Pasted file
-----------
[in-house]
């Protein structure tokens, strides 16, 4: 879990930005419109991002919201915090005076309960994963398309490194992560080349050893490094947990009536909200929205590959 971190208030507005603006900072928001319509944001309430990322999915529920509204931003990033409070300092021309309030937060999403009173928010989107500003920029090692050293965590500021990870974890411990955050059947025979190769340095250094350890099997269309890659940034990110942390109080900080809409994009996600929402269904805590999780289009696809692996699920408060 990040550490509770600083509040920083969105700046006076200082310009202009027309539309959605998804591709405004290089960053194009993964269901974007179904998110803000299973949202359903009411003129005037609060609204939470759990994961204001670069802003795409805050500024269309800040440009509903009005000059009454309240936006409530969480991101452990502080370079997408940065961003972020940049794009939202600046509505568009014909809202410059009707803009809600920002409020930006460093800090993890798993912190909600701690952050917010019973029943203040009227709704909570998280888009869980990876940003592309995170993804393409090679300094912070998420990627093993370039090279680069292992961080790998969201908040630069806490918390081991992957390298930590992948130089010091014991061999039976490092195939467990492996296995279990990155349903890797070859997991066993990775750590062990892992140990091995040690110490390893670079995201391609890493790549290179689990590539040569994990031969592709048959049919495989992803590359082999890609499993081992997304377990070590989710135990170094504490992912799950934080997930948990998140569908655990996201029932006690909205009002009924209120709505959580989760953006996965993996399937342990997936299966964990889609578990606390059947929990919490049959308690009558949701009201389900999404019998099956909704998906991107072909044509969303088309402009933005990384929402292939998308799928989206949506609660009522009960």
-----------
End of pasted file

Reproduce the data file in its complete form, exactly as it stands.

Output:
[in-house]
């Protein structure tokens, strides 16, 4: 879990930005419109991002919201915090005076309960994963398309490194992560080349050893490094947990009536909200929205590959 971190208030507005603006900072928001319509944001309430990322999915529920509204931003990033409070300092021309309030937060999403009173928010989107500003920029090692050293965590500021990870974890411990955050059947025979190769340095250094350890099997269309890659940034990110942390109080900080809409994009996600929402269904805590999780289009696809692996699920408060 990040550490509770600083509040920083969105700046006076200082310009202009027309539309959605998804591709405004290089960053194009993964269901974007179904998110803000299973949202359903009411003129005037609060609204939470759990994961204001670069802003795409805050500024269309800040440009509903009005000059009454309240936006409530969480991101452990502080370079997408940065961003972020940049794009939202600046509505568009014909809202410059009707803009809600920002409020930006460093800090993890798993912190909600701690952050917010019973029943203040009227709704909570998280888009869980990876940003592309995170993804393409090679300094912070998420990627093993370039090279680069292992961080790998969201908040630069806490918390081991992957390298930590992948130089010091014991061999039976490092195939467990492996296995279990990155349903890797070859997991066993990775750590062990892992140990091995040690110490390893670079995201391609890493790549290179689990590539040569994990031969592709048959049919495989992803590359082999890609499993081992997304377990070590989710135990170094504490992912799950934080997930948990998140569908655990996201029932006690909205009002009924209120709505959580989760953006996965993996399937342990997936299966964990889609578990606390059947929990919490049959308690009558949701009201389900999404019998099956909704998906991107072909044509969303088309402009933005990384929402292939998308799928989206949506609660009522009960």